For Filipino art historian/curator Patrick Flores, the word vessel has two meanings: a ship that goes over or across the water, and a container that holds water.
Veejay Villafranca, a documentary photographer based in Manila, documents the rituals in Siquijor, a province in the Philippines, known for its witchcraft and stories of supernatural creatures. This project spans over six years in the making. Most of these practices happen year round and once published on the news, they are deemed scandalous for a nation of people who are 90% Catholics. For Villafranca, his pictures are not only about observing these practices and daily lives of the locals, but also about documenting their identity.
Diokno Pasilan was born to a family of builders in Palawan. He moved to Perth, Australia. His works delve into the place, movement, migration, and home. In this exhibit, his works show faces of people printed on each boat hanging on the wall. The pictures of these people are from a previous project wherein Pasilan made ID photos of local villagers.
The artist couple Alfredo and Isabel Aquilizan presents Jeepney, a jeepney windshield from the Jeepney Series. Jeepney is the most common public transportation in the Philippines known for its kitsch decorations and crowded seating and its origins as a military jeep used by the Americans. What’s interesting is the text on the jeepney windshield: Kamikaze, a Japanese word which means a Japanese aircraft that makes a deliberate suicidal crash on an enemy target. In history, the Philippines was reclaimed by the US forces from the Japanese during Japanese occupation.
Henrielle Pagkaliwangan did her residency in Negros during the harvest season. Negros is the number one in the sugar industry in the Philippines. In Negros, she did her research on families who became wealthy from sugar plantation. She stayed at an ancestral house of Tana Dikang, the matriarch of an affluent family known for their sugarcane plantation. The house is a well-preserved house museum. Inspired by their hardware business which has catalogues and inventories, Henrielle did a catalogue-like work that documents all the furniture in the house. There are a total of 17 rooms. Using illustration as her medium, she aims to document everyday mundane objects because they show preferences and how people live. Henrielle is also inspired by scientific illustrations. For her, a collection of things has a stronger narrative.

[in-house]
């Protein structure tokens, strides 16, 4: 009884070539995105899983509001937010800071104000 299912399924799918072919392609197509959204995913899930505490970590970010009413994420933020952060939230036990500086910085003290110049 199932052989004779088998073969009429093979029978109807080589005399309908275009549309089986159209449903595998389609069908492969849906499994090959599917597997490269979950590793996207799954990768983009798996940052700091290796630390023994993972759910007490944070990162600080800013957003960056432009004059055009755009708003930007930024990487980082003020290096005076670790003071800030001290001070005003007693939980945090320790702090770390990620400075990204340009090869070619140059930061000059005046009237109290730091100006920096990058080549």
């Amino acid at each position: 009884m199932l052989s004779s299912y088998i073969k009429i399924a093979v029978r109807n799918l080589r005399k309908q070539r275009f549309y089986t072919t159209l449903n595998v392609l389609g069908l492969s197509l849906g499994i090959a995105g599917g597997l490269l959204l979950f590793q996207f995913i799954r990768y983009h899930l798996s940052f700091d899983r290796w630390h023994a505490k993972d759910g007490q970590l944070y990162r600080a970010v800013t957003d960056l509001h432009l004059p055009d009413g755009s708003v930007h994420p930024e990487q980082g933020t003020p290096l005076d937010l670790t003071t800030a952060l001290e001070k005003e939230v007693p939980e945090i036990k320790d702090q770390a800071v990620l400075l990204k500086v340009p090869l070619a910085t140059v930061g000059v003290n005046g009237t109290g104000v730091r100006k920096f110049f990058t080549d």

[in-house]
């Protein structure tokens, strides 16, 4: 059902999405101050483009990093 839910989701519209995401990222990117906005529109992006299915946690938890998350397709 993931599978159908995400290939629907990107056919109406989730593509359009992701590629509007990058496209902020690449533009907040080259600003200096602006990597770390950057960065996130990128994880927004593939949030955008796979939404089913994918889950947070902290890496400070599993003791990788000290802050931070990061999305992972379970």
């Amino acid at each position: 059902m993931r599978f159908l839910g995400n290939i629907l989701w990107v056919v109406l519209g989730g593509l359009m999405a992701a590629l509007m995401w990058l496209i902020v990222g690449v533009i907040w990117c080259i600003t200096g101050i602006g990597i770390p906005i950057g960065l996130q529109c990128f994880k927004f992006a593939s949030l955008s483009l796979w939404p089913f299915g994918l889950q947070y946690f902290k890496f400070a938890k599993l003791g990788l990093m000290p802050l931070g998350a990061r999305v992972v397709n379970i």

New Zealand architect Ian Athfield won the competition entitled Dagat-dagatan in which he designed the lay-out of relocation site for residents of Tondo, an overpopulated area in Manila. However, the project didn’t push through. This video installation shows the architect’s layouts and designs for the project.
Jose Rizal is the Philippines’ national hero executed by the Spanish government for his provocative writings which sparked the Philippine Revolution. The narrative of Rizal’s execution has become repetitive in history, hence it has become a production of fiction, a work of fiction, a dreamscape, as shown in Mark Justiniani’s work.
Taiwan also has a history of migration. When Chiang Kai-Shek’s forces moved to Taipei after the Second World War, many Chinese from the Mainland tried many ways to fit in and become “Taiwanese”. In this exhibit, Deng Zhan Min bought a red sofa and a floor lamp from IKEA and put a collection of short stories on the sofa. The collection of short stories is about people in Taipei and the artist copied the stories word for word, knowing that by copying each word he can call the words as his own, thus making it even more personal.
The group show entitled Vessels is held at VT Art Salon in Taipei from 18 March to 15 April. The show is curated by Patrick Flores.